When the Los Angeles Rams -- the back-to-the-future franchise -- shoved their draft coin to the middle of the table to get the top pick from the Tennessee Titans, most football fans wondered if this is 2016 or 1994, the last year the Rams were in Los Angeles.
So many similar trades have bombed. Further, the Rams are banking on a big variable -- a rookie quarterback. And we can't even agree on which one they will take in 10 days. All we know is either Jared Goff or Carson Wentz will lead the Rams back to Hollywood, and into the future.
Jerry Jones, the loquacious owner of the Dallas Cowboys, chimed in on the matter, sardonically saying he didn't know Herschel Walker was still around. The reference, of course, is to the trade between the Vikings and Jones's fledgling Cowboys, who were getting smacked around the NFL, with Troy Aikman and little else.
The Vikings surrendered a king's ransom in 1989 for Walker, a good player who didn't make the Vikings great. Meanwhile, the Cowboys used those draft picks, along with Jimmy Johnson's keen eye for college talent, to build a dynasty.
History is on the side of the team that stockpiles draft picks, or at least against the team that gives them away. The Vikings never reached the Super Bowl with Walker. The Saints hemorrhaged an entire draft 10 years later for Ricky Williams, who wound up in Miami. The Redskins bet the farm 13 years later for Robert Griffin III, who's now in Cleveland.
There's some odd symmetry to the teams in these deals.
The Rams, oddly enough, were the team that gobbled up Washington's picks. Every year we're told this is the year they ride their robust defense to the playoffs, and yet they're now a headless team heading west.
The Redskins were the beneficiaries of Mike Ditka's brain cramp in New Orleans. And while they drafted LaVar Arrington and Champ Bailey with some of those picks, owner Daniel Snyder was too busy playing musical chairs with his brain trust to recapture their 1980s eminence.
So, in fairness, only the Cowboys molded a treasure trove of picks into gridiron gold. But in pro football, draft picks are the quintessential currency. It's more a matter of the team getting them. Give the Steelers, Packers or Patriots those picks, and you'd likely see them in a Super Bowl very soon.
At least the Titans have the one thing the Rams need -- a QB. Marcus Mariota proved he's more than an embellished wishbone quarterback. If head coach Mike Mularkey and general manager Jon Robinson can flank Mariota with talent -- they have the 15th, 43rd, 45th and 76th picks this year, along with a first and third-round pick next year -- they will ascend quickly in a league that loves the outhouse-to-penthouse narrative.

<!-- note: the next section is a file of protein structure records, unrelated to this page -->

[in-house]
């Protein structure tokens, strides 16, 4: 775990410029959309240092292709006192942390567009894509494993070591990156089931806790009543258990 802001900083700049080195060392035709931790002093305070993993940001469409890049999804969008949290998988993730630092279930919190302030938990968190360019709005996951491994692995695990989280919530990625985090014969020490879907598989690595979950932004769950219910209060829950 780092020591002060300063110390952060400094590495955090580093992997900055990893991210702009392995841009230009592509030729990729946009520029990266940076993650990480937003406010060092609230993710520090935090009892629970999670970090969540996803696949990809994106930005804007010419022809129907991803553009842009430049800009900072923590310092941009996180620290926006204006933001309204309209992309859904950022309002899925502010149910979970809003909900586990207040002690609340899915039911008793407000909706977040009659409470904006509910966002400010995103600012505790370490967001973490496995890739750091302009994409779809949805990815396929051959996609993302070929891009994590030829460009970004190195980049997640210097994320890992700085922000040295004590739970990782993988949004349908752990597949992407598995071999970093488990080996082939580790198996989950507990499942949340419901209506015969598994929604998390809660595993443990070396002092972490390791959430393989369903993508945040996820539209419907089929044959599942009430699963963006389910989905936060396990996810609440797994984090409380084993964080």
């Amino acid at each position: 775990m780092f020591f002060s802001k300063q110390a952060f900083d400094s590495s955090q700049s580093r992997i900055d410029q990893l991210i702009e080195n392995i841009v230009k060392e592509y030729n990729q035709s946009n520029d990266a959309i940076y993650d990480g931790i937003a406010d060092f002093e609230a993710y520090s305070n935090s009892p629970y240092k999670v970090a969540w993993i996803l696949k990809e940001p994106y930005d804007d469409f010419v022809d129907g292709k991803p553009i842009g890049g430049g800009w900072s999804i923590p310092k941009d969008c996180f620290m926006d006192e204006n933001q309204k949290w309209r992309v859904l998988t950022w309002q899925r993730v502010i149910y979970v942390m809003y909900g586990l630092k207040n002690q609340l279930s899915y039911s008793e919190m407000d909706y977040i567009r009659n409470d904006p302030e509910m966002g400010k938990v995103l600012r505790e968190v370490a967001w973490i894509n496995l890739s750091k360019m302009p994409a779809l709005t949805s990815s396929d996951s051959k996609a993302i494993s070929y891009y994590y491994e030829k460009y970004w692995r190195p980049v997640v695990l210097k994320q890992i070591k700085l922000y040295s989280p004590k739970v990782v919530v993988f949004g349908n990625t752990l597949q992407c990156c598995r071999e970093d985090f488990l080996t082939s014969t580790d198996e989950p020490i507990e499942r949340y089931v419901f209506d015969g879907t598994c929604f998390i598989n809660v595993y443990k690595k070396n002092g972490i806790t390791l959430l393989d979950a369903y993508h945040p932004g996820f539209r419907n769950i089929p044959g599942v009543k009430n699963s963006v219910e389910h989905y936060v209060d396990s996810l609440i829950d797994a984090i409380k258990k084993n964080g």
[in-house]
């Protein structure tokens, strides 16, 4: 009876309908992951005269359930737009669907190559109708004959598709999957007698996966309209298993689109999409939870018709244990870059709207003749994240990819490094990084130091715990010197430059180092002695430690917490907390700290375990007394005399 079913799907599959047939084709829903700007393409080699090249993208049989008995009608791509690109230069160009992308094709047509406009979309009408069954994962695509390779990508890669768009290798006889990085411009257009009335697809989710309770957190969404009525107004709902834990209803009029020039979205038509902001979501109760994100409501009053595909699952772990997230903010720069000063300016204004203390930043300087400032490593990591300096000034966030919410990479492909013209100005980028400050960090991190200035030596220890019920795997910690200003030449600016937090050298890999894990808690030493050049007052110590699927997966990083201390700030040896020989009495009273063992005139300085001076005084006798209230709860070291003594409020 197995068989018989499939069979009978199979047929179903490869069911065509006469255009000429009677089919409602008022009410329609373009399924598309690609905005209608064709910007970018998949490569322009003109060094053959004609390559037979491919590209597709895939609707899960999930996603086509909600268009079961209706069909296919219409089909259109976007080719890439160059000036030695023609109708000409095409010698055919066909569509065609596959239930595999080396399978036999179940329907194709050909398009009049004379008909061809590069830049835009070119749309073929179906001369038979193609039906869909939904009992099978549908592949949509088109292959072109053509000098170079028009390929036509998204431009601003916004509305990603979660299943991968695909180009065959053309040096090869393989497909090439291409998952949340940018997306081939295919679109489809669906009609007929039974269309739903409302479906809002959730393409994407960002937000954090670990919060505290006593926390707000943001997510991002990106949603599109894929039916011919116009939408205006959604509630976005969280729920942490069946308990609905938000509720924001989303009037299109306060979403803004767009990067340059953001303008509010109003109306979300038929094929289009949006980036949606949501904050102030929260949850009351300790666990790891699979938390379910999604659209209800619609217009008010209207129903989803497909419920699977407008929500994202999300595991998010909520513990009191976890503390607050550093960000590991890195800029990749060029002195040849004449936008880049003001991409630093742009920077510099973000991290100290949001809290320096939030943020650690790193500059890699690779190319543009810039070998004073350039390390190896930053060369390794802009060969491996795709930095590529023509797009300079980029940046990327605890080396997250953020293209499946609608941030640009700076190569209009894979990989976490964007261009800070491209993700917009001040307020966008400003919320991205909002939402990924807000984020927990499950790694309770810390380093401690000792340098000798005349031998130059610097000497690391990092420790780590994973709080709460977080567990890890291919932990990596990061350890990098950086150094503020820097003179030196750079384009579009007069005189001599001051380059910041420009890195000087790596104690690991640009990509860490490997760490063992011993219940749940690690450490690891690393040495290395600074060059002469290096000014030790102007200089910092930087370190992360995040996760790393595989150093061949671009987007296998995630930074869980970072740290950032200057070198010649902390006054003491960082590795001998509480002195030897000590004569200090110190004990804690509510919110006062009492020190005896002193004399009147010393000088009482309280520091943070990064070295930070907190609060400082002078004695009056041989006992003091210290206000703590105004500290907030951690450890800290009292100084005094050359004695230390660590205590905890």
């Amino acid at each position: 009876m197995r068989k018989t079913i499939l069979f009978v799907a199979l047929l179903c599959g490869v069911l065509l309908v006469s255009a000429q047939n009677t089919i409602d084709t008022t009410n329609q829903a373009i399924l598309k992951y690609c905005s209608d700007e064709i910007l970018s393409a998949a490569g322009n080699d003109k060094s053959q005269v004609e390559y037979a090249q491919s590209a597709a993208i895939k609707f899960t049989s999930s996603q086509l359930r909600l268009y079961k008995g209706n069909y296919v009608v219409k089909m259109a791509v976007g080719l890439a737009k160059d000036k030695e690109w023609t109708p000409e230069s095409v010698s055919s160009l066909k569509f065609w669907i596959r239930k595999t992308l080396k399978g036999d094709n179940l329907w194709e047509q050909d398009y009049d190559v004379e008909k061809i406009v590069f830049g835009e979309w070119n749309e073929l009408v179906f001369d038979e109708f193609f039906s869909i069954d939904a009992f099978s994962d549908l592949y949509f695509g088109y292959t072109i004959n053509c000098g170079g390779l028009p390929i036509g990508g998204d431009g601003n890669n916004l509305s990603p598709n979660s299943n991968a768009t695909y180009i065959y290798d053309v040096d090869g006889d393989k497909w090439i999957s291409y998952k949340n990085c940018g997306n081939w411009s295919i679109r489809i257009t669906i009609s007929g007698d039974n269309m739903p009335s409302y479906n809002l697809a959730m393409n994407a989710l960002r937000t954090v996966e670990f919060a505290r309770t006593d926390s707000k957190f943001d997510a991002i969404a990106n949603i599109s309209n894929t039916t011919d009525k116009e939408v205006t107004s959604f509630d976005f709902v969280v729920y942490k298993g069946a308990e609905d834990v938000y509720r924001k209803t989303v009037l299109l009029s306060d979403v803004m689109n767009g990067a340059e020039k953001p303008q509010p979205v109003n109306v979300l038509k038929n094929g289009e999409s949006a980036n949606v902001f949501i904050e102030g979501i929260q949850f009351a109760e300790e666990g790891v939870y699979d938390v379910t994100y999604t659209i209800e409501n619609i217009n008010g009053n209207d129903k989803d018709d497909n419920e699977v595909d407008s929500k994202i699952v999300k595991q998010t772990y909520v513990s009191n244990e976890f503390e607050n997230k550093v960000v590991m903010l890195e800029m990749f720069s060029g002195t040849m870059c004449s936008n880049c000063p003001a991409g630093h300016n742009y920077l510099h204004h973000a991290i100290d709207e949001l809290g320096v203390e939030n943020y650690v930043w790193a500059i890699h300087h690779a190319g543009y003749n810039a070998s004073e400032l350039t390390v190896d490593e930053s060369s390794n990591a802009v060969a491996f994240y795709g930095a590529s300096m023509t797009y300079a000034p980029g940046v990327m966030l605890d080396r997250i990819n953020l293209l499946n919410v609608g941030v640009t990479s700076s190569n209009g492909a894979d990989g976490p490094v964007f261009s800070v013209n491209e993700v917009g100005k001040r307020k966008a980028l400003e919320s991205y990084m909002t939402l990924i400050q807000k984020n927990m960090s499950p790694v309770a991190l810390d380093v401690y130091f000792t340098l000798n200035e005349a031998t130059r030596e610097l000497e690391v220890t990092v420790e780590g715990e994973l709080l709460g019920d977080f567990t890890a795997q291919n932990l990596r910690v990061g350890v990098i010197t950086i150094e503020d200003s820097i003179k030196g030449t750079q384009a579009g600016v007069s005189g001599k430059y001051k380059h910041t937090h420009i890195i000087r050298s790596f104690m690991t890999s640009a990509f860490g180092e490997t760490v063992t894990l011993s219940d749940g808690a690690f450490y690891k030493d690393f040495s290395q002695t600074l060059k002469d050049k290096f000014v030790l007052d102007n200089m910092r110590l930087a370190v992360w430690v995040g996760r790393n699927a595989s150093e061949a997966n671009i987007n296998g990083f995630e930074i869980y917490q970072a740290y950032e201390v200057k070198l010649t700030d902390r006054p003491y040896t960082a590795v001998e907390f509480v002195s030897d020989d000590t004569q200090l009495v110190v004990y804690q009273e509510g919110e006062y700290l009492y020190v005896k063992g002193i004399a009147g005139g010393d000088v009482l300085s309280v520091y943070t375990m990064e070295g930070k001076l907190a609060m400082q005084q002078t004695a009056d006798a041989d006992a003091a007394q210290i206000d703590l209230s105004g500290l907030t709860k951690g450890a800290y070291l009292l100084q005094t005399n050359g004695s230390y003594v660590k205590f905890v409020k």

So after all the dealing and draft picks and speculation, what do we know? Based on history, the Titans, who haven't been great since Jeff Fisher was their coach, aren't likely to climb their ladder of draft picks to the Super Bowl.
But, based on these deals, we are pretty sure that Fisher's current team, the Rams, will either pick the wrong player or pick the right one and still mess it up. Because no matter how good their QB is, they won't have draft picks to build around him.
Perhaps the most solid equation of all -- beyond draft boards and algorithms that grade each round -- we're talking about two losing franchises that just did business with each other.
So either the new climes give the Rams a fresh and prosperous start, or they will be the Rams, who haven't been to a Super Bowl in 15 years. The Titans will either take these picks and build a wall around Mariota, or they will be the Titans, who haven't been to a Super Bowl in 17 years (when they lost to the Rams).
Even harder than picking a great player is shedding the culture of losing. So it's up to two losers to use the former to accomplish the latter. It's been done before, though history says to bet against it.
Jason writes a weekly column for CBS Local Sports. He is a native New Yorker, sans the elitist sensibilities, and believes there's a world west of the Hudson River. A Yankees devotee and Steelers groupie, he has been scouring the forest of fertile NYC sports sections since the 1970s. He has written over 500 columns for WFAN/CBS NY, and also worked as a freelance writer for Sports Illustrated and Newsday subsidiary amNew York. He made his bones as a boxing writer, occasionally covering fights in Las Vegas, Atlantic City, but mostly inside Madison Square Garden. Follow him on Twitter @JasonKeidel.
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